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Last updateMon, 21 Jan 2019 12pm

Speak Up – It’s Mexico, not North Korea

I sometimes think the expat community here at Lakeside believes it has no right to complain about anything here in Mexico.

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Most of us know, for instance, not to march in a political protest, even if it’s something you believe affects you personally. However, protesting 80 caged barking cock-fighters on the roof next door is okay, but put money aside to have your car repainted. Protesting drug influences within a community is okay.  (But get roof dogs if you do.) Protesting pot holes wide enough to have a gift shop is also okay.

The only prohibitions: Do not engage in Mexican politics, in any form. Article 33 of the Mexican Constitution states that “Foreigners shall not in any way involve themselves in the political matters of the country.”

This is emphatically interpreted to mean that foreigners do not have the right to vote, run for public office, or participate in any political event, rally or demonstration. Engaging in these kinds of activities is a good way to find your possessions bagged and hanging from a lamppost as you’re escorted out of the country. As I understand the ruling, as a foreign national you couldn’t even aid a Mexican running for public office. That can only be done in the United States by Russians.

On the other hand, some Mexican jurists interpret Article 33’s prohibition on political activity as illegal voting or party proselytizing. All other political involvement, according to this interpretation, would be legal. For example, there are affairs in which involvement of foreigners in politics is permissible. For instance, when the National University of Mexico (UNAM) decided to raise tuition rates a few years back, this government-authorized university decision affected non-nationals as well as Mexicans. Some foreigners became involved in the protests. And it was deemed legitimate. But so were the tuition raises.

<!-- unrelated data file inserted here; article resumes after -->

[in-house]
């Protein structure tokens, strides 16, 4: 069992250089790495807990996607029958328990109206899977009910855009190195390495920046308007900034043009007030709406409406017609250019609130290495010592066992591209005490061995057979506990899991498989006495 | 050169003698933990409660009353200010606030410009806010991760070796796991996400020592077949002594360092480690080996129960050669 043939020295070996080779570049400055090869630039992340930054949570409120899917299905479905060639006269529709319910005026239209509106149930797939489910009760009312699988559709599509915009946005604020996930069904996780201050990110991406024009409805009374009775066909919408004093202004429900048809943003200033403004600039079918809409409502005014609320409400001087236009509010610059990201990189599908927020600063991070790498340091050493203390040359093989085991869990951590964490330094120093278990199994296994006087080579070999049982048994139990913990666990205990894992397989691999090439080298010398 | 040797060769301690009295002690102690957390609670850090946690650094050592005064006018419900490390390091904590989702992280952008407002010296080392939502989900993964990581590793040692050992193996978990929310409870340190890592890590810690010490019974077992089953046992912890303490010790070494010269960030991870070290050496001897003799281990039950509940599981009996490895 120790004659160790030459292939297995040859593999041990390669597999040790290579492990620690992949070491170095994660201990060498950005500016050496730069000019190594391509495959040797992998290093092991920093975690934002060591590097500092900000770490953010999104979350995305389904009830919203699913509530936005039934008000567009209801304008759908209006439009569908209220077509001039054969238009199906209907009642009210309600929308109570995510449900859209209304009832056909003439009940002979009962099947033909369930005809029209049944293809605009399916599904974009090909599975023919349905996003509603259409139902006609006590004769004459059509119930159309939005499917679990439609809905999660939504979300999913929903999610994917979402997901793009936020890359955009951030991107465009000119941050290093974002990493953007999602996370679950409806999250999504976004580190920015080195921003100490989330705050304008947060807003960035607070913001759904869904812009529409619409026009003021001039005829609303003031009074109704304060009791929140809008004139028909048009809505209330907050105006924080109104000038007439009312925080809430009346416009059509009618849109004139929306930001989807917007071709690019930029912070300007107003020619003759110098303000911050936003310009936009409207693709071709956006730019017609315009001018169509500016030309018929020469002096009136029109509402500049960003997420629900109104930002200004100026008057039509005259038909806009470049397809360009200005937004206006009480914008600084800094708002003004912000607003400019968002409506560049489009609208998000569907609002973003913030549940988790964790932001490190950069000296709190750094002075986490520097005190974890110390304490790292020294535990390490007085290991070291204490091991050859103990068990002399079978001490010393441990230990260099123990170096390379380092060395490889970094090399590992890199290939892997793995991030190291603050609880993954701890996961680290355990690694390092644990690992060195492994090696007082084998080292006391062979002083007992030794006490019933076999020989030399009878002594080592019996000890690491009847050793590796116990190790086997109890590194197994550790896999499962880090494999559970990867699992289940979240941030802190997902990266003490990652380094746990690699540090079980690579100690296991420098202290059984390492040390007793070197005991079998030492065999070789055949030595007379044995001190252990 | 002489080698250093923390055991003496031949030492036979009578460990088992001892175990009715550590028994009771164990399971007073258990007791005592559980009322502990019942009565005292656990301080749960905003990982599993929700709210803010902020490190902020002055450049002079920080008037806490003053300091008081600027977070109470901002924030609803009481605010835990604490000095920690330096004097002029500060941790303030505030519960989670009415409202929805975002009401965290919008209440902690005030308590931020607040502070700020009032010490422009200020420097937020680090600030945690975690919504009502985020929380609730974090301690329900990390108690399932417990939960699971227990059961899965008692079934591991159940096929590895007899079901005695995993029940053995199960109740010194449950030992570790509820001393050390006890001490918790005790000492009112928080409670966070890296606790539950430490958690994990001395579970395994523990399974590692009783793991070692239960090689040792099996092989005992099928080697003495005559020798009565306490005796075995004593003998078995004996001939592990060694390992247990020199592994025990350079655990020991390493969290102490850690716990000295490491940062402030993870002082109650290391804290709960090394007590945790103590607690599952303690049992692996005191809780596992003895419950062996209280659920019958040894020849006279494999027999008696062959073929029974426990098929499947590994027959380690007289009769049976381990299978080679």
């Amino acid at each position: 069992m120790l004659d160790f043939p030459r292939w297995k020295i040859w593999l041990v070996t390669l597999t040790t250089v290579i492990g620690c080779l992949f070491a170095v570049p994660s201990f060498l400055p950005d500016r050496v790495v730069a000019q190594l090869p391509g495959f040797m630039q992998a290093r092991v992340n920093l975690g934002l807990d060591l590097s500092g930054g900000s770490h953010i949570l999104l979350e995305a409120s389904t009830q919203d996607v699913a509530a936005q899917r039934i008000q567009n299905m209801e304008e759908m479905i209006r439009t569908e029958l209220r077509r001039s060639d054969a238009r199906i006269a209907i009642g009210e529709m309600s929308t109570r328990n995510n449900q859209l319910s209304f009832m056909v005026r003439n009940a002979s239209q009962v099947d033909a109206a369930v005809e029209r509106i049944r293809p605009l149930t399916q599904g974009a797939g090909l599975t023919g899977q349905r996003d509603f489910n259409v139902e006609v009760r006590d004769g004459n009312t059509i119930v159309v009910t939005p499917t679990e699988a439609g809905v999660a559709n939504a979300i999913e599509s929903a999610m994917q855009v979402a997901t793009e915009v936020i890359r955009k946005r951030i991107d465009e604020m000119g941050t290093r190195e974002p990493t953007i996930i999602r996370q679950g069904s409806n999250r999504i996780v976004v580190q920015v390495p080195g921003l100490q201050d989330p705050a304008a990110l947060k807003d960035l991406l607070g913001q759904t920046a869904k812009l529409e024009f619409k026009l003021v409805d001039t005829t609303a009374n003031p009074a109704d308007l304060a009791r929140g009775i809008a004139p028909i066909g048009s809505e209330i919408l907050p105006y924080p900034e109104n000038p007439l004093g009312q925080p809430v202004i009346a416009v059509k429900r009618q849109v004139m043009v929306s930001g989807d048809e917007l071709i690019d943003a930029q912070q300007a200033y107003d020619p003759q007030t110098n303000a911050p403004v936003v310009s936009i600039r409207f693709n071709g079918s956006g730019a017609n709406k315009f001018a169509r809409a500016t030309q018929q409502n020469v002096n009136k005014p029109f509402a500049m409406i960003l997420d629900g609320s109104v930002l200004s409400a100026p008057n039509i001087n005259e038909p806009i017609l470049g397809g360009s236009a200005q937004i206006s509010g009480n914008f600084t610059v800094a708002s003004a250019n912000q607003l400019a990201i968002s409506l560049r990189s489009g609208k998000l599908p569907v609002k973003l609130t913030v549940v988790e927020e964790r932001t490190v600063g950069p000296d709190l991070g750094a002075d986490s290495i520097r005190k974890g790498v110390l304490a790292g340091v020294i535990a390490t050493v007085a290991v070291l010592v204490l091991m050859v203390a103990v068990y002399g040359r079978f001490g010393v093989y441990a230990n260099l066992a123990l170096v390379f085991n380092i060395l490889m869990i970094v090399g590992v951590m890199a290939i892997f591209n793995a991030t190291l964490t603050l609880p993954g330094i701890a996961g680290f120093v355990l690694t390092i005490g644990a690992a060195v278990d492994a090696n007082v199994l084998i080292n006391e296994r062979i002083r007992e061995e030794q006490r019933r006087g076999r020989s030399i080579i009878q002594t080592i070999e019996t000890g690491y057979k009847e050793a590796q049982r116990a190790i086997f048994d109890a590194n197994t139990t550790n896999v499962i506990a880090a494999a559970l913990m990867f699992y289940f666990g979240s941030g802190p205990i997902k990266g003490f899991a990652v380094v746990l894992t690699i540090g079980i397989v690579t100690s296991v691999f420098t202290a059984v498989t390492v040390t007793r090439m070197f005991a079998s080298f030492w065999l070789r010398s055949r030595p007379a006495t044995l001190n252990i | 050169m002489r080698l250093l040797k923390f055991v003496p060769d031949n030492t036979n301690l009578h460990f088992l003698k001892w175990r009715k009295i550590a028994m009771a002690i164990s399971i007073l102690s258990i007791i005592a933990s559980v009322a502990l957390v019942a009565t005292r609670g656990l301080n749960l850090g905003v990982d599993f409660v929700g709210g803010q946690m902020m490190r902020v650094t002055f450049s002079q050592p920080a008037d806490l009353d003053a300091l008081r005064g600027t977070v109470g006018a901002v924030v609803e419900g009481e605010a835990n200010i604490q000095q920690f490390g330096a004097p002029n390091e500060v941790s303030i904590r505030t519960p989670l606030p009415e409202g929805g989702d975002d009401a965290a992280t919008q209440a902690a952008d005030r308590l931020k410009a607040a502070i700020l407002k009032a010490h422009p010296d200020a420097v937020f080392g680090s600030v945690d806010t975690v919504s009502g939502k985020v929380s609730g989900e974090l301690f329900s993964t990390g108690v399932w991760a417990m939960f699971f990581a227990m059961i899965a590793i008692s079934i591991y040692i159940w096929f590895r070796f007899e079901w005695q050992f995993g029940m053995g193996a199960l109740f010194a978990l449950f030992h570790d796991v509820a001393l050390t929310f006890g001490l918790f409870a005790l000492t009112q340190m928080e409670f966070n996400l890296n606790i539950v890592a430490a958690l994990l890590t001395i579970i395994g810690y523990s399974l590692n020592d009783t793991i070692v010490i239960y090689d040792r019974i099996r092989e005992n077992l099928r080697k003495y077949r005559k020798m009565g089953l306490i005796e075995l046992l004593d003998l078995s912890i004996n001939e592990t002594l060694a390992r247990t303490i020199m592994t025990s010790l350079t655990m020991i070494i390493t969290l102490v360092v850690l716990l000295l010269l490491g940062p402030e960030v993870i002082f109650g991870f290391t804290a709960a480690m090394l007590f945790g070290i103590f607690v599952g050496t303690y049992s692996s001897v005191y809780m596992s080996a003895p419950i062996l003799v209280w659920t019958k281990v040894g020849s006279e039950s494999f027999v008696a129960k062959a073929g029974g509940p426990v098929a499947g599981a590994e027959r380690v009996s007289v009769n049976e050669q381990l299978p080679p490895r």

Also, according to Article 33, non-national behavior it calls “problematic” will raise eyebrows. In the real world, this restriction relies on what the definition is of “problematic” (pernicioso)? In this non-legal context, no one seems quite sure.  Possibly selling Jim Bowie and Davy Crockett action figures for kids. Or denouncing a crucified 16-year-old paraded in a plumber’s truck on Good Friday. Or doing any unauthorized practice without a proper license – as in orthopedic acupuncture work using BBQ skewers.

The crux of all this, according to Ajijic lawyer John Brennan, is that gringos have the same protest, complaint and lobbying rights as Mexicans, a freedom of expression which is guaranteed in the Constitution and treaties Mexico holds with most democracies – by virtue of owning property and having valid immigration papers.  Brennan gives a good example: A Mexican homeowner in Chula Vista had broken their bylaws by running a business in a strictly residential area. When asked to discontinue by the Chula Vista board, the Mexicans refused. Expats then took the issue to the local authorities and the Mexican business was removed.

Most surprisingly, Brennan explains, expats can even “complain about wrongdoing in government or government agencies, but of course, with adequate evidence.” Obviously, discretion and caution is wiser if you can’t properly prove any wrongdoing.

About the only other issue that can get an expat deported is flawed immigration status that is not up to date or fraudulent in some way. And that I believe is universal all over the world.